The direct cause of being flat footed is linked to a muscular imbalance in the intrinsic muscles of the foot and ankle.
When your main arch-supporting tendon, the posterior tibial tendon, decreases in strength due to muscle decay or injury, the foot begins to flatten and can cause pain
during normal activities.
Weakness in the tendon can be present at birth due to genetics or can develop from early walking patterns.
However, in most people who experience fallen arches, it comes from strain due to aging or placed on the feet from
standing or walking in heels for long periods of time.
Improper footwear that doesn’t support the arch of the foot, diabetes and obesity can increase your risk of developing fallen arches.
Correcting Muscle Weakness in Your Foot
The muscles that are under your feet are responsible for raising the arch of your feet.
When these muscles are weak, the foot flattens and can cause pain.
You can strengthen your intrinsic muscles with a: Pilates-based towel exercise.
1)Sit in a chair with a towel spread on the floor in front
of the towel toward you by pulling the balls of your feet towards your heels.
4)After each small movement, lay your feet flat on the towel, without moving your heels, and pull another piece of the towel toward you.
Standing Considerations in Correcting Arches
If you suffer from fallen arches, the deformity may be more pronounced when you stand.
Any standing exercise will place strain on the posterior tibial tendon and cause the foot to flatten.
Shifting the weight around your foot from the inside to outside edge of your feet while standing can be an effective way to strengthen arches to help correct the fallen arch.
If this adjustment is difficult, a podiatrist might recommend orthotics.
Correcting Arch with Ankle Strength
The large muscles that control your ankle movements can also help fix your arches.
Standing calf raises work these muscles.
Place your toes on the edge of a stair or raised surface with your heels hanging down, and then lift your heels as high as possible.
This movement helps to restore the arches of your feet and strengthen the entire foot and ankle complex as well.
Gradually starting an exercise program and walking in comfortable appropriately fitted shoes will provide the support and strength needed to restore your arches.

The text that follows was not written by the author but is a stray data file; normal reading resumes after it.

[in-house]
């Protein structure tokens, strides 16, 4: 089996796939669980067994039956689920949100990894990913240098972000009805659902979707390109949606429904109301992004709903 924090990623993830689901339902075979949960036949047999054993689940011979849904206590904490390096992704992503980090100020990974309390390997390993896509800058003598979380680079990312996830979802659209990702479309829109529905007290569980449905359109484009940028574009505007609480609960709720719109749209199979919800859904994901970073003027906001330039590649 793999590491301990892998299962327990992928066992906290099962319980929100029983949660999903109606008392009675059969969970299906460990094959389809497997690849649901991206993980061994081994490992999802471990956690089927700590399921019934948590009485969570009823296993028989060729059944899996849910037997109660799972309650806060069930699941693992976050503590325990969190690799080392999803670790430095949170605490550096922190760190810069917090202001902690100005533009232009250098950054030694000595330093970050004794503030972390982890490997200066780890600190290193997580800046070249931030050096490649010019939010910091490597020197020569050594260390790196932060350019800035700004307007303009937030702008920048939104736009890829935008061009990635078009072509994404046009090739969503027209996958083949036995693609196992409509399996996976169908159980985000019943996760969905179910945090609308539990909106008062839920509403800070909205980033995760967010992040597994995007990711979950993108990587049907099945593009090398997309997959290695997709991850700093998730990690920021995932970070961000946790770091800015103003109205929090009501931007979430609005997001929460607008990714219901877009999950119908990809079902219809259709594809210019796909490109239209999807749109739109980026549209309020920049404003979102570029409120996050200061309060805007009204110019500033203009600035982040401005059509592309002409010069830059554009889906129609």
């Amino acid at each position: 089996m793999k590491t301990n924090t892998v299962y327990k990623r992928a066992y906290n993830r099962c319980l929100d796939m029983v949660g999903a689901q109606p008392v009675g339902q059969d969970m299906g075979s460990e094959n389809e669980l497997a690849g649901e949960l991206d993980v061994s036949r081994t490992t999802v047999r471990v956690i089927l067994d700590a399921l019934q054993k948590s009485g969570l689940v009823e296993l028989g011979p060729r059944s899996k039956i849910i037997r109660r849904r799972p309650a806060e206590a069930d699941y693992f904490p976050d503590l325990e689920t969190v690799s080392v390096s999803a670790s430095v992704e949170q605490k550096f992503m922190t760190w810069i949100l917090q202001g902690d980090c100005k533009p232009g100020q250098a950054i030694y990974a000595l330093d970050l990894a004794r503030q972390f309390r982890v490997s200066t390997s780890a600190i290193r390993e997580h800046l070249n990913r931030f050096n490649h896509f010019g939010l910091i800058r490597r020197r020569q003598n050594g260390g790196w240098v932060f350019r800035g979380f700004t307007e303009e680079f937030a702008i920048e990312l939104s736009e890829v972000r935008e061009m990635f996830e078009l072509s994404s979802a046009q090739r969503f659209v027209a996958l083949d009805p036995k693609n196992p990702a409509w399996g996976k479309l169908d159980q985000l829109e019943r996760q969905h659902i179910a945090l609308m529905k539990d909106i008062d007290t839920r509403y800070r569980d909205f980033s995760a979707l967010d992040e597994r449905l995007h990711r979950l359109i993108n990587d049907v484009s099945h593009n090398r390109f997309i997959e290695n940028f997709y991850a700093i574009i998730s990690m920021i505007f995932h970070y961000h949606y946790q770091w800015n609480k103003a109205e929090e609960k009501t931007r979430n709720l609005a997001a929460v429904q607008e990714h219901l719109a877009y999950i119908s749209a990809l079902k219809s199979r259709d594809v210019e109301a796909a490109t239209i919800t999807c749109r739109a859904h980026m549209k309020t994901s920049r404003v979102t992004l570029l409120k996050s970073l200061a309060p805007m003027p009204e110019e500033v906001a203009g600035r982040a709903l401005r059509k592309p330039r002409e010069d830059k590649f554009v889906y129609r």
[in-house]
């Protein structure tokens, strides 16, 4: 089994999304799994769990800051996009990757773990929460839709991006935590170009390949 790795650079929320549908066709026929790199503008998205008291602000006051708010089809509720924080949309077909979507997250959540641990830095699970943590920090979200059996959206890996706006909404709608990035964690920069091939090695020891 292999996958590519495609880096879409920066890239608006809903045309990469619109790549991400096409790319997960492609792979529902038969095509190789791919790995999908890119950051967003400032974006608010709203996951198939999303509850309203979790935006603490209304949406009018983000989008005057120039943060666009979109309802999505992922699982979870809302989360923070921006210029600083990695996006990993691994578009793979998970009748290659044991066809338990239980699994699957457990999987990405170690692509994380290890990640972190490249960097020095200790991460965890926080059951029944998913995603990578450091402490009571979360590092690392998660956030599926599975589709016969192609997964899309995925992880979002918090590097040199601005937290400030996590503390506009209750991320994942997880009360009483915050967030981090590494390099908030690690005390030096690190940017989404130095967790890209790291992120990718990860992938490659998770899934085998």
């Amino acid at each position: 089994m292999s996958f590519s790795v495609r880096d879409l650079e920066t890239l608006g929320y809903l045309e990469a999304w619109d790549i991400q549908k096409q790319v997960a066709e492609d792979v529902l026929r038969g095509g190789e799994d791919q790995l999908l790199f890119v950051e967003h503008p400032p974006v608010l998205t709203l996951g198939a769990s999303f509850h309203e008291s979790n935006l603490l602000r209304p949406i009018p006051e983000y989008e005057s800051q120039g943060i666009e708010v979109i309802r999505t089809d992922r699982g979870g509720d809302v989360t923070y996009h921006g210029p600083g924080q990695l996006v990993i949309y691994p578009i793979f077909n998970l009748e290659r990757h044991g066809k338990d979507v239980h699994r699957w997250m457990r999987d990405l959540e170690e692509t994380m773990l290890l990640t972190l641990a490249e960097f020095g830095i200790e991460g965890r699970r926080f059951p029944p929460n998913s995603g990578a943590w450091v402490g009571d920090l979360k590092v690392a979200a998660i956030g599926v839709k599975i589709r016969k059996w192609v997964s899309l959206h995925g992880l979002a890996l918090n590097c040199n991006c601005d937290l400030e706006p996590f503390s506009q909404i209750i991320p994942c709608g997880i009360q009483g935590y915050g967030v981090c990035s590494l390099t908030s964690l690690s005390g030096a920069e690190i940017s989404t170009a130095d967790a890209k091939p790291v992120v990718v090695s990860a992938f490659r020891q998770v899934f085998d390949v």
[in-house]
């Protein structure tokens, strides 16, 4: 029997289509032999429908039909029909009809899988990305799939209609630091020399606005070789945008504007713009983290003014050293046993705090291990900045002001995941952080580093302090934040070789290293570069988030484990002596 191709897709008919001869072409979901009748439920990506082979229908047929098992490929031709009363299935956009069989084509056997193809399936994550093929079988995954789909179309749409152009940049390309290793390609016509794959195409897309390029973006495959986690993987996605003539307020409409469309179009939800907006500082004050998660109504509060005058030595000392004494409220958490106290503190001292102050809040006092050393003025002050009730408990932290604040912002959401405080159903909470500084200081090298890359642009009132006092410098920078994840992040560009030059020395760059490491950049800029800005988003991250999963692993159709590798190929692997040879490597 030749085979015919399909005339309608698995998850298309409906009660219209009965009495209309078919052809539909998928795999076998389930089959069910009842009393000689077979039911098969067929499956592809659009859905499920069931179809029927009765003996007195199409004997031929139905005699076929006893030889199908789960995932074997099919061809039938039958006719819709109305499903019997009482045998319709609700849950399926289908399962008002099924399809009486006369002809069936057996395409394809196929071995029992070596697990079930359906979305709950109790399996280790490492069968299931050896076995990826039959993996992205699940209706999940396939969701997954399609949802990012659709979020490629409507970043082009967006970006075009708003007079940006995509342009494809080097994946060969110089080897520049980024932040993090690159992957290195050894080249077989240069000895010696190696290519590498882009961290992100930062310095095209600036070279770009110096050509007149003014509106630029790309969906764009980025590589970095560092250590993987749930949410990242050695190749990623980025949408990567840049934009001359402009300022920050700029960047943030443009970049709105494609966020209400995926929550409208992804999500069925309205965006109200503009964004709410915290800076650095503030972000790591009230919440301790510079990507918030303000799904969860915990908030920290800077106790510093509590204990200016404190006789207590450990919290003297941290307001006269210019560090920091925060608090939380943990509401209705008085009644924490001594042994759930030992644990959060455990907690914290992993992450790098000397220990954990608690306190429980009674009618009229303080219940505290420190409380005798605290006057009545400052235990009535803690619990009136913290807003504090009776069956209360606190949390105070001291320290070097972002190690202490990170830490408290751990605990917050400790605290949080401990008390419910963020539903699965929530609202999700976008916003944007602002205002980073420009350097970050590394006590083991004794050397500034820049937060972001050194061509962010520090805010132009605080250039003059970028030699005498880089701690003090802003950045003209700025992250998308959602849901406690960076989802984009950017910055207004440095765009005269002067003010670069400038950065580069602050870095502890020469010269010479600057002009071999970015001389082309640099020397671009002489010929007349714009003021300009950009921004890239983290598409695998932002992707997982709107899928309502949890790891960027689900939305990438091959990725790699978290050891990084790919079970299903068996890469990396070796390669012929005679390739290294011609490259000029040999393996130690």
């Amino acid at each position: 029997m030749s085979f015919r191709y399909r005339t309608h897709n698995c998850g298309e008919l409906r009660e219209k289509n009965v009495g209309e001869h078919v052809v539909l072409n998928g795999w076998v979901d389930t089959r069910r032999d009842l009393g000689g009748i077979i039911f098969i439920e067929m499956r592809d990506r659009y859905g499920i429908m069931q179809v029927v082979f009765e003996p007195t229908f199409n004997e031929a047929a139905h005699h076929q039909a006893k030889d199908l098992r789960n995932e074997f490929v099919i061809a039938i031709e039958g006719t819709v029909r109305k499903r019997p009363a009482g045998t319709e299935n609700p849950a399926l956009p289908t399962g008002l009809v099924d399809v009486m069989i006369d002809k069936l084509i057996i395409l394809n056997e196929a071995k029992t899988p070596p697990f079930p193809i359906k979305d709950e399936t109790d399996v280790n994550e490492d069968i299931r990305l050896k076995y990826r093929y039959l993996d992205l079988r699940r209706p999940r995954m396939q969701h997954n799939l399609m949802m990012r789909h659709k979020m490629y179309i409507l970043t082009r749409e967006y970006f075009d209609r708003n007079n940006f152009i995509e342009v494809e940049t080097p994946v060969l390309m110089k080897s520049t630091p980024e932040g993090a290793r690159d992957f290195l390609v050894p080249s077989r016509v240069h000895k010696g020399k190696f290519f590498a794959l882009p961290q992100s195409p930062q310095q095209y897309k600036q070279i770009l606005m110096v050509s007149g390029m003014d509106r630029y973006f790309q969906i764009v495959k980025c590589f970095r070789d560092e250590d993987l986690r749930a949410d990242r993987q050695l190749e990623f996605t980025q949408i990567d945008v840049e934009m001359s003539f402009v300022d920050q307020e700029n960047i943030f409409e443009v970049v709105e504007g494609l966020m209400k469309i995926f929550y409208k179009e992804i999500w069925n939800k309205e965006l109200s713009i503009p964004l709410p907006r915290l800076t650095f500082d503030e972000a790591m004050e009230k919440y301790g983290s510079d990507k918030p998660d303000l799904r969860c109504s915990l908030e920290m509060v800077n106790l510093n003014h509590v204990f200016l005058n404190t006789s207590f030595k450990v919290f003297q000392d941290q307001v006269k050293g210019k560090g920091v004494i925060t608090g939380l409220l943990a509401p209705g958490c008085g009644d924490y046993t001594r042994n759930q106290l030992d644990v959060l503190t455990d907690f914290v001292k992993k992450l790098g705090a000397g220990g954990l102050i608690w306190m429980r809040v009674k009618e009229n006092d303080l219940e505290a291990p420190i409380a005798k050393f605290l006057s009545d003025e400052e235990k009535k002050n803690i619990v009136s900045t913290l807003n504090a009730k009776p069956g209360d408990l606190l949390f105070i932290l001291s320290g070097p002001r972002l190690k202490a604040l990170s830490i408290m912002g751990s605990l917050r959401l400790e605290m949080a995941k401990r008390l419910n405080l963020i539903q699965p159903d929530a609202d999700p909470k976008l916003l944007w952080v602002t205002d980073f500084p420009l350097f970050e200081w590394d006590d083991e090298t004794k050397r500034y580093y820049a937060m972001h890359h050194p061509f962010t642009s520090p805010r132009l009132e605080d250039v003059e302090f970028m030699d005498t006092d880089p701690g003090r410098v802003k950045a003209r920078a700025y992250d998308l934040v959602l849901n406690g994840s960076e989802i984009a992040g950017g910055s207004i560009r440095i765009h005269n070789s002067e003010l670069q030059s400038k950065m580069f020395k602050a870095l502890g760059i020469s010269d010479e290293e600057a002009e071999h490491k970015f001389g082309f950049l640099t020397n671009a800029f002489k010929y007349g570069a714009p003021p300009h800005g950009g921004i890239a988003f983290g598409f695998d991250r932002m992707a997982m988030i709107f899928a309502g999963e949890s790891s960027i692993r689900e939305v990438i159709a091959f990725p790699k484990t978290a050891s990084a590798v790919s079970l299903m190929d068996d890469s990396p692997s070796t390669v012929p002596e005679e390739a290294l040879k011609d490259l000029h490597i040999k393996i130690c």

Strengthen the arch
1. In standing position lift your toes toward the ceiling. Hold for 10 seconds. Repeat 10 times
2. In standing position, stand so that your weight is only on the outside edges of your feet. Then lift your toes toward the ceiling. Hold for 10 seconds. Repeat 10 times.
- In standing position, bend knees slightly and concentrate your weight onto the ball of your foot. Then lift your toes toward the ceiling and hold for 10 seconds. (Hold onto a chair or the wall so you do not fall!)
- Slight modification of Exercise #3, after you hold for 10 seconds, angle your feet so that the weight is now concentrated on the outside edge but still on the ball
of your feet. (Your heels should be slightly off the floor). Now lift your toes as far toward the ceiling as you can and hold for 5 seconds. Repeat 5 times.
- In a standing position, grip the floor with your toes and maintain this grip. At the same time, shift your weight to the outside edges of your feet. Hold for 3-5 seconds. Repeat 5 times.
- Get a pen. Place the pen on the ground (cap on) at the edge of your arch as if you were going to slide it under your right foot. Raise your left foot so that all your weight is only on the right foot. (Hold table, chair or wall for support.) Now grip the floor with your right toes. Holding that position (toes gripping floor) angle your foot so that your weight is on the outside edge of your right foot to the point where you CANNOT feel the pen against your arch area. Hold for 3-5 seconds. Repeat 5 times. Switch feet.
AS WITH ANY EXERCISE PROGRAM, CONSULT YOUR PERSONAL PHYSICIAN BEFOREHAND.
ALSO, IF AN EXERCISE IS PAINFUL OR TOO STRESSFUL, STOP IMMEDIATELY.